“The lyrics decided early on what the song would be like”. This is what Eagle-Eye Cherry says about the first single of his 6th studio-album that will drop early next year. ”I Like I”, the name of the single, is in many aspects a hard-hitting reflection on how things once were – and how they can be again.
Eagle-Eye was drastically paused in early 2020 working on the follow up to the 2018 album “The Streets Of You”, an album that was Grammy-nominated and delivered a Top 10 radio-hit.
He had finally obtained an available session time in the iconic Stockholm Atlantis studio and had just started recording after finalizing a Brazil tour. Just then the pandemic struck.
For the time being he had to shelf seven recorded songs – “of which 4-5 were awesome”, he sums up – and go to a life clearly different from the years that has followed the successful 1997 breakthrough with “Save Tonight”.
-I have never been this long in Sweden in a row. The only thing I have done externally is a web participation in a festival in Brazil. I finally climbed the walls and moaned: “Oh, man”, he says with both humor and the utmost seriousness when he now finally begins to sense an opportunity to return to the stage.
The start will be in May with “I Like It”. A song that, like much else on the upcoming album – slated for early 2022 – partly looks in mirrors that reflect his adolescence.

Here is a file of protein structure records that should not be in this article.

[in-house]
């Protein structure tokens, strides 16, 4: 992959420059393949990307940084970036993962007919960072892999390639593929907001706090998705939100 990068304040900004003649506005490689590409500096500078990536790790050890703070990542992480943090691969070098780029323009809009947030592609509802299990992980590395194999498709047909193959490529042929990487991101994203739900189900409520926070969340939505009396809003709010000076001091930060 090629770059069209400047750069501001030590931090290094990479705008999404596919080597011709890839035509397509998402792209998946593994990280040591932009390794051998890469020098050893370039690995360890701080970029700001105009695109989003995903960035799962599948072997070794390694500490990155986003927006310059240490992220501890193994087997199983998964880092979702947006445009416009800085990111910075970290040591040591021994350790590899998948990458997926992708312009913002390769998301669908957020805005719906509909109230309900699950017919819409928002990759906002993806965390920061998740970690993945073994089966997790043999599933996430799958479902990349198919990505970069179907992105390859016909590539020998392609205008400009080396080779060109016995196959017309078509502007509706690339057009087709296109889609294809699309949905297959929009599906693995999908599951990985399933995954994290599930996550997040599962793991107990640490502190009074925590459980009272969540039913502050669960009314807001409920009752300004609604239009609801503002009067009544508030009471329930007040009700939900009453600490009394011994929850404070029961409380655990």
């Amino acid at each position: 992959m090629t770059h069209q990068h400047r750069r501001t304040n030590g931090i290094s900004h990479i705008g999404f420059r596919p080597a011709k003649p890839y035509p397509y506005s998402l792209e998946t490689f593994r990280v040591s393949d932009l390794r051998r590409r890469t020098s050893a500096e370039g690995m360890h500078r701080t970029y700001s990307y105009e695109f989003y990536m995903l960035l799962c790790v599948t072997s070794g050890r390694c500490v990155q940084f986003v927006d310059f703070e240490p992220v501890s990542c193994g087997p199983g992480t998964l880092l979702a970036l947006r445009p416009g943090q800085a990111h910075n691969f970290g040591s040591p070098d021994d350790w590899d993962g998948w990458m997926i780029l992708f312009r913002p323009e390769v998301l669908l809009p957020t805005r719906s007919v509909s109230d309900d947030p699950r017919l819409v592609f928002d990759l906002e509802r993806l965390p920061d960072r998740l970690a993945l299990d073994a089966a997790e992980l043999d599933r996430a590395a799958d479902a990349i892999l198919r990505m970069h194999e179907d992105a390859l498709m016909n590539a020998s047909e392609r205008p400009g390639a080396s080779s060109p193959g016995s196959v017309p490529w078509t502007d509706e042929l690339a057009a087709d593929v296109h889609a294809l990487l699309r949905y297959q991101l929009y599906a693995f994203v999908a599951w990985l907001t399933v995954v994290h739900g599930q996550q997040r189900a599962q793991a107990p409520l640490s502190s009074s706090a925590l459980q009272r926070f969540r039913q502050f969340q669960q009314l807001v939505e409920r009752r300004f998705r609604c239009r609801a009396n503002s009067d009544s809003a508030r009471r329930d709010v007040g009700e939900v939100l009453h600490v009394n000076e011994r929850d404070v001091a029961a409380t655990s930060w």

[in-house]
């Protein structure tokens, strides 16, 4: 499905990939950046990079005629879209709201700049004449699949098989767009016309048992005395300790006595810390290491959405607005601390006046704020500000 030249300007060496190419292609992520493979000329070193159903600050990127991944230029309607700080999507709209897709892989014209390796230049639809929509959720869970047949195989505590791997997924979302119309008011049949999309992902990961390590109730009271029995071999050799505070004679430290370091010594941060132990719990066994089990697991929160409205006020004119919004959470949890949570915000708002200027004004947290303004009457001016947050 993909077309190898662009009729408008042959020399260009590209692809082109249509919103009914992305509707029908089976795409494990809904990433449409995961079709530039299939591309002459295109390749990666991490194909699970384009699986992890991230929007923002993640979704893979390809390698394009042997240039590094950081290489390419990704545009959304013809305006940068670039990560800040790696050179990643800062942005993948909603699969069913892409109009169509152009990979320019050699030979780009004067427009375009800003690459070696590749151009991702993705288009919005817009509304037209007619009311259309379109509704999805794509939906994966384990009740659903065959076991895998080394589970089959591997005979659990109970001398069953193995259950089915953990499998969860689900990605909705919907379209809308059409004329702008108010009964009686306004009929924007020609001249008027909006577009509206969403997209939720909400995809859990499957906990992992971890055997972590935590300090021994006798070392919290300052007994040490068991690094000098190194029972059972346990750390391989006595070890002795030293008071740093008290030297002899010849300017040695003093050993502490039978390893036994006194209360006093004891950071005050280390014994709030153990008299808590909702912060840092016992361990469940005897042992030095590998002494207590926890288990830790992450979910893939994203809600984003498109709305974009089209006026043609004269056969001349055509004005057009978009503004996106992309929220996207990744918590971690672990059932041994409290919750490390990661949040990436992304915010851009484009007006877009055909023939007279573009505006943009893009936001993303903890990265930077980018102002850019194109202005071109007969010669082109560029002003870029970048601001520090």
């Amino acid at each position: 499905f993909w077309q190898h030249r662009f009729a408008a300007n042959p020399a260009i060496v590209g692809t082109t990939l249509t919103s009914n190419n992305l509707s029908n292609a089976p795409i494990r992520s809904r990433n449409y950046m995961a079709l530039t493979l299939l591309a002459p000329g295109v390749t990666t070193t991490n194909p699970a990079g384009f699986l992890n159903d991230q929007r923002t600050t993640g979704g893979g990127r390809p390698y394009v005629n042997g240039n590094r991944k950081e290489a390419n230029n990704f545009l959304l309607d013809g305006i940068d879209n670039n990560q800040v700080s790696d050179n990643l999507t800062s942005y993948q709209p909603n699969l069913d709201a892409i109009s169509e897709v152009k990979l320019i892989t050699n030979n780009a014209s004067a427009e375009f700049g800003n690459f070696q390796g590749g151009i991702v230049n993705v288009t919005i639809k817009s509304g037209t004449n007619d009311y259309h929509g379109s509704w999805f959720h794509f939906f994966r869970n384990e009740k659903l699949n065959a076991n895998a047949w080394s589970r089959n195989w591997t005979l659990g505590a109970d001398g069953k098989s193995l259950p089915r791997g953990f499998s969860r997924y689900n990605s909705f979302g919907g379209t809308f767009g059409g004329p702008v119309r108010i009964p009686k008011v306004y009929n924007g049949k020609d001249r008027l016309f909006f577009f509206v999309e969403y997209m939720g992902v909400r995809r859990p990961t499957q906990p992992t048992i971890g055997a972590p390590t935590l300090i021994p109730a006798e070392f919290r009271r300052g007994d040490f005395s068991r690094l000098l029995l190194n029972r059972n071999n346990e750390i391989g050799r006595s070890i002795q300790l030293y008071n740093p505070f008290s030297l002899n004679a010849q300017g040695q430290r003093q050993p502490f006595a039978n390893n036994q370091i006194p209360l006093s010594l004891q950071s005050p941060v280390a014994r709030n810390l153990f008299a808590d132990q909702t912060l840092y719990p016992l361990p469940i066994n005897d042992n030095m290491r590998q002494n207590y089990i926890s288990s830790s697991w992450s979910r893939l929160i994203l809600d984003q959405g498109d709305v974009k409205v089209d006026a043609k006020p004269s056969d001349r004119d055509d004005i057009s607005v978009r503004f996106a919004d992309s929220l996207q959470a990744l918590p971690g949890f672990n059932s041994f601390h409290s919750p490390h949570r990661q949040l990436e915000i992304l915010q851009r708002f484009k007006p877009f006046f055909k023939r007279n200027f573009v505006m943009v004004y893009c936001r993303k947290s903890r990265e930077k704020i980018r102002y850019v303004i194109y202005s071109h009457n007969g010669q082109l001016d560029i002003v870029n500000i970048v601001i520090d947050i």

The song has obvious nods to teen-hood faves like The Cars, The Clash, Ramones, Talking Heads and Blondie with the occasional reference to Fleetwood Mac. He muses about the lyrics:
– You wake up battered and bruised from the night before, you brush yourself off and get back out there. There are no consequences. I’ve written songs about the consequences but this is not one of them. The first line in the lyric “I woke up on the floor and I don’t want to know how I got here. I try to find my phone it feels like I need to be somewhere” pretty much says it all.
The song is a work by Eagle-Eye together with Anders Pettersson and David Lindgren Zacharias – with production by Peter Kvint and mix by James Krausse in Los Angeles.
It is a first injection in a process that will once again make Eagle-Eye Cherry one of Sweden’s most global music poets. Something that should happen as soon as ever possible – if he gets to decide for himself.